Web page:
20 July 2014

Printing White Line

Today I've started the printing. Whoa! It's easy. It's fun. I could get used to this.

I've read of some people using tape to secure the print to the block, others using thumb tacks or push pins, and still others using some sort of jig. Sometimes white line printers attach the paper to the back side of the block and wrap it around to the front, some artists attach the paper to the side edge and fold it around to the front. I opted for thumb tacks on the front so there would only be the crease in the paper caused by folding it back for inking. I also cut a thin piece of mat board on the assumption that I would use fewer tacks that way. (This image is about 6" x 9".) Because I'm right handed, I attached the paper to the left side.


Then I mixed up some tubed watercolor and started painting the block, one small section at a time. I started with the background just because that's what I was drawn to first. (I don't think it matters where you start, but it might.) I'm using Echizen Kozo because it's a paper I know and trust and I wanted to give myself a head start. I'll test some other papers in prints to come. I tried using both a spoon and a bone folder to print. I like the bone folder because it feels better in my hand, but both do the job. I should note that I'm printing on dry paper.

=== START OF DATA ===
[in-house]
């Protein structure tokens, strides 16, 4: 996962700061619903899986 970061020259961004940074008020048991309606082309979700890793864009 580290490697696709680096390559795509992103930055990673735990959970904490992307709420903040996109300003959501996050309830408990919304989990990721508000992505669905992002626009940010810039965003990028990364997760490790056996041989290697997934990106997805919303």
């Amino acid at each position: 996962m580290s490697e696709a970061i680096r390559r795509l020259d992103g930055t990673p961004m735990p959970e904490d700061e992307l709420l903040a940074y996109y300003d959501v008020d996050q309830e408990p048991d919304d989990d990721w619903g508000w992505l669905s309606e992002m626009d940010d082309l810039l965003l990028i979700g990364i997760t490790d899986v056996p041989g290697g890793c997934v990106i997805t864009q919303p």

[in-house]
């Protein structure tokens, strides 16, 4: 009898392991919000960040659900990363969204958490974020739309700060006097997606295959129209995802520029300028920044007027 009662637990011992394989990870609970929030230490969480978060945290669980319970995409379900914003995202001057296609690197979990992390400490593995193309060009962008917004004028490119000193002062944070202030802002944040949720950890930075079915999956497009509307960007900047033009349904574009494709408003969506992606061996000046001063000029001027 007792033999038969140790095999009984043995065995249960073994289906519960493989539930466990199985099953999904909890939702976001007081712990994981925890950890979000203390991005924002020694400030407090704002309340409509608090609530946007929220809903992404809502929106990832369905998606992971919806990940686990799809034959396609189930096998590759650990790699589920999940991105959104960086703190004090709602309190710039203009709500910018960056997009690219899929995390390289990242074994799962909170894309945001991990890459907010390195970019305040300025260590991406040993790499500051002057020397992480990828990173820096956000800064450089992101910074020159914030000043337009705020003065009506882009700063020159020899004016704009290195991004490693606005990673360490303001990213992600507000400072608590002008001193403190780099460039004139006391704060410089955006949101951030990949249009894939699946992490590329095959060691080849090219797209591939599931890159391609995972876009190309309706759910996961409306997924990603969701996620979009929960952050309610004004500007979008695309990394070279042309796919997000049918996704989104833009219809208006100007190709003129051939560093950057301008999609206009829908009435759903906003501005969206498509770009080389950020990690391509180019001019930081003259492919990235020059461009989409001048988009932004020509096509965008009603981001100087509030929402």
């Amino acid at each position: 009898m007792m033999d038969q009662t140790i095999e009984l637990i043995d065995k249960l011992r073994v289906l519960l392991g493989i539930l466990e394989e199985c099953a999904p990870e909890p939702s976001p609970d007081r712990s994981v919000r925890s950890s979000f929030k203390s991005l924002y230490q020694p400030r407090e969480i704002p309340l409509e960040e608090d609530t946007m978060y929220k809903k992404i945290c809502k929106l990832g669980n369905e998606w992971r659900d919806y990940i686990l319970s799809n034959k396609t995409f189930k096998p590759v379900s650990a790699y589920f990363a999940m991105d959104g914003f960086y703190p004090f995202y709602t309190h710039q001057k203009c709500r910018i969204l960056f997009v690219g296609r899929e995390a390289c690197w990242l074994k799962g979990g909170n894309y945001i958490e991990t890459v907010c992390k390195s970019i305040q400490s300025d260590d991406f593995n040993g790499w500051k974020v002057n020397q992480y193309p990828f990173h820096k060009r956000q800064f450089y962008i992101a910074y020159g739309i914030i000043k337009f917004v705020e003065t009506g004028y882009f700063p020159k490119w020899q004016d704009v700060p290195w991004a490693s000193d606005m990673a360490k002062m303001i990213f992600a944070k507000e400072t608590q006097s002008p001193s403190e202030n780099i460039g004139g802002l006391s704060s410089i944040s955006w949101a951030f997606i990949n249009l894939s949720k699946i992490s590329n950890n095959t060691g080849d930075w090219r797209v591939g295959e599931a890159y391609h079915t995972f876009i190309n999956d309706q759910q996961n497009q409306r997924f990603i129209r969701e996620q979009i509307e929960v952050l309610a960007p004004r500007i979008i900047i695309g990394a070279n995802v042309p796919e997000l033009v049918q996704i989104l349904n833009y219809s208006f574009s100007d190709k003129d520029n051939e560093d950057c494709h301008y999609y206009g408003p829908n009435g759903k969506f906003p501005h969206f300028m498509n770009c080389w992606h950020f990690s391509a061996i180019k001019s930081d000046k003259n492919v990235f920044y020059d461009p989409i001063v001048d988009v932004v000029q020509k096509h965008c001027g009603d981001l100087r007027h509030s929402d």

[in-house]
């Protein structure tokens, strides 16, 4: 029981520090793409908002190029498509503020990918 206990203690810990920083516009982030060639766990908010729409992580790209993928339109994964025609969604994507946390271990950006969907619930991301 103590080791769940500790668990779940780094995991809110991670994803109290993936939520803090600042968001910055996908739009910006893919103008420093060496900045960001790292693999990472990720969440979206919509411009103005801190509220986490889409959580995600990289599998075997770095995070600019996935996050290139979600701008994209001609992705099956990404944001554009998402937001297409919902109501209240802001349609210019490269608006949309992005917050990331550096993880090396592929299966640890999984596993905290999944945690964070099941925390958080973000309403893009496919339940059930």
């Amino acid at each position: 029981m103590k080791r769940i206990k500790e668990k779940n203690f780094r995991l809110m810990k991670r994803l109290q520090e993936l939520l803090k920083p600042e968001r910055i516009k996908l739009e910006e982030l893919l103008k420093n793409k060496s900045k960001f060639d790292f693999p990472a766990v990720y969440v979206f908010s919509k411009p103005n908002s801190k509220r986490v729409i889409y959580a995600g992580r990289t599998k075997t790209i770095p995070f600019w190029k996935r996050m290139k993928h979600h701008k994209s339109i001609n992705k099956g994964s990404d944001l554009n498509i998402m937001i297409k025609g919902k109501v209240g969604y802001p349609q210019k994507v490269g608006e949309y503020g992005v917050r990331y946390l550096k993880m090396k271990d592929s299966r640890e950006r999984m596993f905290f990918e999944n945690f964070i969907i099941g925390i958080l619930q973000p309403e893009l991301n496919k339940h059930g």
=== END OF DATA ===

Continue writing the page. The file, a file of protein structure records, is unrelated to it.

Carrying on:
I worked in sections using standard watercolor brushes to apply the watered-down paint. This background was printed in four sections with a 1/4 inch brush, then I went back and darkened the floral areas a little bit at a time with a small brush. I did the hands one at a time, though they're too light and I'll be going back in to define them more. More to come in the next post.

4 comments:

Andrew Stone said...

The arabesque of your "wallpaper" is lovely and the ethereal quality of this technique should really match the steam/vapors/ideas that one thinks of with the pouring of tea and tea ceremonies in general. This is very elegant...and it does look fun.

Hannah Skoonberg said...

This looks great!

Amanda said...

I do remember this print Annie, so I must have jumped onboard early, even though I rarely comment these days (sorry!).
It's lovely to see it re-emerge and take a new direction. I'm curious about this technique. I can imagine that there would be problems if the paper was wet, as the colour could bleed, but there must be quite a bit of skill and/or speed to transfer the colour smoothly to dry paper?

Martha Knox said...

I can't wait to see more!